This note was originally published at 8am on July 21, 2014 for Hedgeye subscribers.
“Because we naturally seek self-confirming information, we need discipline to consider the opposite.”
That quote comes from a block and tackle #behavioral chapter in Decisive titled Consider The Opposite (pg 114). If I was ever seeking self-confirming evidence of US GDP #GrowthSlowing, this morning I’ve got plenty of headlines on that.
The cover of this week’s The Economist has a picture of an American jockey riding a turtle with a header that reads: “America’s Lost Oomph – Why It’s Long-Term Growth Rate Has Slowed.” And on Friday, the WSJ ran a story titled “Survey Shows Economists Trimming Growth Forecasts.”
#Trimming? With both bond yields and the Russell 2000 US growth index falling back toward their YTD lows, isn’t the market telling us to go all-in US growth investing? No thanks. The only discipline that matters in considering the opposite of our research view is delivered to us daily via real-time market signals.
Back to the Global Macro Grind…
The best part about The Economist and Wall Street Journal articles is that they attempt to explain US #GrowthSlowing with the wrong reasons. The Economist, in its classic Keynesian style, suggests that the Fed keeping rates at 0% remains critical to growth and that the government needs to both spend more and expand immigration. #MustPrintAndSpendMoarrr
My colleague Darius Dale comically summarized the WSJ article this way on Friday: “Net Exports are a solid negative ~2% of US GDP… not sure how “negative international events” can ever be the largest downside risk to US GDP growth. Consensus Macro can’t even get their story straight at this point.” #BlameTheWeather
In other words, those who were looking for +3-4% 1990s style US GDP growth 6 months ago should cite anything but what’s slowing 70% of the number (US Consumption = 70% of GDP). And, whatever they do, they shouldn’t blame The Policy To Inflate’s impact on real cost of living in America either.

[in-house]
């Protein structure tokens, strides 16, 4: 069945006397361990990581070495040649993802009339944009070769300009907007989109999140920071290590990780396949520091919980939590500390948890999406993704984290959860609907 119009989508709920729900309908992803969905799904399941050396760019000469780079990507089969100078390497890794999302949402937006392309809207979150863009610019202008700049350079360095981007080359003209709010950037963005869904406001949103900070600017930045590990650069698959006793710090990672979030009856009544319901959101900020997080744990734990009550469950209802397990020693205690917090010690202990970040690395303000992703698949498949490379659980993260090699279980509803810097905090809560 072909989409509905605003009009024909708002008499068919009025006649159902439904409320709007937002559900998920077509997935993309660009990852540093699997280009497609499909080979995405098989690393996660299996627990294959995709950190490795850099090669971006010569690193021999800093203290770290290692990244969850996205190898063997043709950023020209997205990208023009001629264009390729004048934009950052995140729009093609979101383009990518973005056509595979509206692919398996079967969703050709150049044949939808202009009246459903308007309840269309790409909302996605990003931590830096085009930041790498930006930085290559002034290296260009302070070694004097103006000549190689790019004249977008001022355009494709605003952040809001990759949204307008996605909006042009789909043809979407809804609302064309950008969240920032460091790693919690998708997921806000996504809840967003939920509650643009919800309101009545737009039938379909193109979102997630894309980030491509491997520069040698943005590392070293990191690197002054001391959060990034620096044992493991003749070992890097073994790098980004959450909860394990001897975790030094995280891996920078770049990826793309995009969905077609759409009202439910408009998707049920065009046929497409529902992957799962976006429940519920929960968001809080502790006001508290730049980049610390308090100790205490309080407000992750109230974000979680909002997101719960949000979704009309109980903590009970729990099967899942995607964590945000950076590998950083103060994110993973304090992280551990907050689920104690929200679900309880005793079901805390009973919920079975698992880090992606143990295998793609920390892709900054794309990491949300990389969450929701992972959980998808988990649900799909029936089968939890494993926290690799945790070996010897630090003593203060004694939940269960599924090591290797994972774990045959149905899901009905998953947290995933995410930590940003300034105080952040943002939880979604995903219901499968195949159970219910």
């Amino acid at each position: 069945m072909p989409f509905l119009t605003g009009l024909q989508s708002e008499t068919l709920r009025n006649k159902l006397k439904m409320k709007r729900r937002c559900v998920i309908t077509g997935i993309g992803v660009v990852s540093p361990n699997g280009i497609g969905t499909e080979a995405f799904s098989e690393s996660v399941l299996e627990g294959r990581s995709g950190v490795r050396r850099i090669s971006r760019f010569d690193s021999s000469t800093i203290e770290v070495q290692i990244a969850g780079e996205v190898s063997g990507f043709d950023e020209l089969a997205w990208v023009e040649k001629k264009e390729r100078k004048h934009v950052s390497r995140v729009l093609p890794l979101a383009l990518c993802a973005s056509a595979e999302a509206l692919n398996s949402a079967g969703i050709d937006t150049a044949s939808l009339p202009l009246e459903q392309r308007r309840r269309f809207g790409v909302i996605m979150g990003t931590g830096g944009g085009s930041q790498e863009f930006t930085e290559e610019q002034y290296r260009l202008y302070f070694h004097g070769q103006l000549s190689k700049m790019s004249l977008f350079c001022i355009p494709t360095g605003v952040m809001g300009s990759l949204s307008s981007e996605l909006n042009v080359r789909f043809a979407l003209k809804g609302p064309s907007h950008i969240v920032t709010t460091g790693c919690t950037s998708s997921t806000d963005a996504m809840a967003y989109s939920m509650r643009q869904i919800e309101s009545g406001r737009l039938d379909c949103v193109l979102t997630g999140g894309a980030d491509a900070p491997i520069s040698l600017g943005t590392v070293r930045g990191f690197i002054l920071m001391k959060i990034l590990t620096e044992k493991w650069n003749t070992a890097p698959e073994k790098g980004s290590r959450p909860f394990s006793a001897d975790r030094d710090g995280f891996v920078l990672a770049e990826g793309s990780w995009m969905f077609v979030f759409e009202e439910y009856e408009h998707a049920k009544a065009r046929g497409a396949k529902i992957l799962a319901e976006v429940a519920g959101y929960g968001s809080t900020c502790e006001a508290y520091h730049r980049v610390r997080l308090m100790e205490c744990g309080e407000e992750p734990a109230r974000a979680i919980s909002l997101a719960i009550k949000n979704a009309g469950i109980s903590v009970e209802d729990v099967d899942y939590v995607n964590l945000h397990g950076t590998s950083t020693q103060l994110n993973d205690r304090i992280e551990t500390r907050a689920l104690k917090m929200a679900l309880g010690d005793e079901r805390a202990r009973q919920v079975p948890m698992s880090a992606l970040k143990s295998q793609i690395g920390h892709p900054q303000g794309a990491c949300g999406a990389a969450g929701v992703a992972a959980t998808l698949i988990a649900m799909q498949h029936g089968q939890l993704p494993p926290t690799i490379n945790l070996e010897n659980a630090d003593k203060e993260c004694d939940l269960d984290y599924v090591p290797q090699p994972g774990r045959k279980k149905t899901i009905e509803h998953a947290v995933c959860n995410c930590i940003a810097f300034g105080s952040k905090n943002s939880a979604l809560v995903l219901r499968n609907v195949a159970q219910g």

In other self-confirming USA #Q3Slowing news, here’s what big macro markets signaled last week:
- Russell 2000 lost another -0.7% on the week, falling back to -1.0% for 2014 YTD
- US 10yr Treasury Yield dropped another -4bps on the week, and is down -55bps YTD
- Yield Spread (10yr minus 2yr) compressed another -7bps on the week to fresh YTD lows
Don’t kid yourself, the economists who are now cutting their GDP forecasts know exactly what falling bond yields and a compressing yield spread means. On the other side of that, this is what consumption growth bulls are saying:
- Food prices dropped -0.1% last week
- Natural Gas dropped -4.7% last week
- Gold dropped -2.1% last week
Too bad you can’t eat Gold. If you contextualize those three data points however:
- Food Prices (CRB Food Index) is still up +19.1% YTD
- Natural Gas has round tripped back to flat YTD
- Gold made another higher-low and is up again this morning to +9.3% YTD
So, from an asset allocation perspective, what would you rather be long YTD – Gold or the Russell? That one is too easy to answer. How about The Dow, Coffee, or Cattle?
- Dow Jones was +0.9% last week to +3.2% YTD
- Live Cattle prices were up +1.8% last week to +17.7% YTD
- Coffee prices were up another +6.8% last week to +47.2% YTD
I know. Instead of citing the all-time high in both US rents (34% of the country rents) and meat prices during BBQ season, let’s talk about the corn chart rolling over from its all-time bubble highs as a “deflationary force” when the Food Index is +19% YTD.
As for the SP500, which hasn’t been as much a focus for us in 2014 as the #GrowthSlowing style factors within the market, there are plenty of components that we like on the #InflationAccelerating (Energy, XLE +11.8% YTD) and slow-growth #YieldChasing (Utilities, XLU +12.6% YTD) front.
I even went smart beta last week and sent out the buyback signal on AAPL during its correction to what we call immediate-term TRADE oversold (within a bullish intermediate-term TREND). While I can’t feed my kids iPads, apples are eatable – and, compared to a $12 “gourmet burger”, relatively “cheap” too!
Our immediate-term Global Macro Risk Ranges are now:
UST 10yr Yield 2.46-2.54%
WTI Oil 100.50-103.41
Best of luck out there this week,
Keith R. McCullough
Chief Executive Officer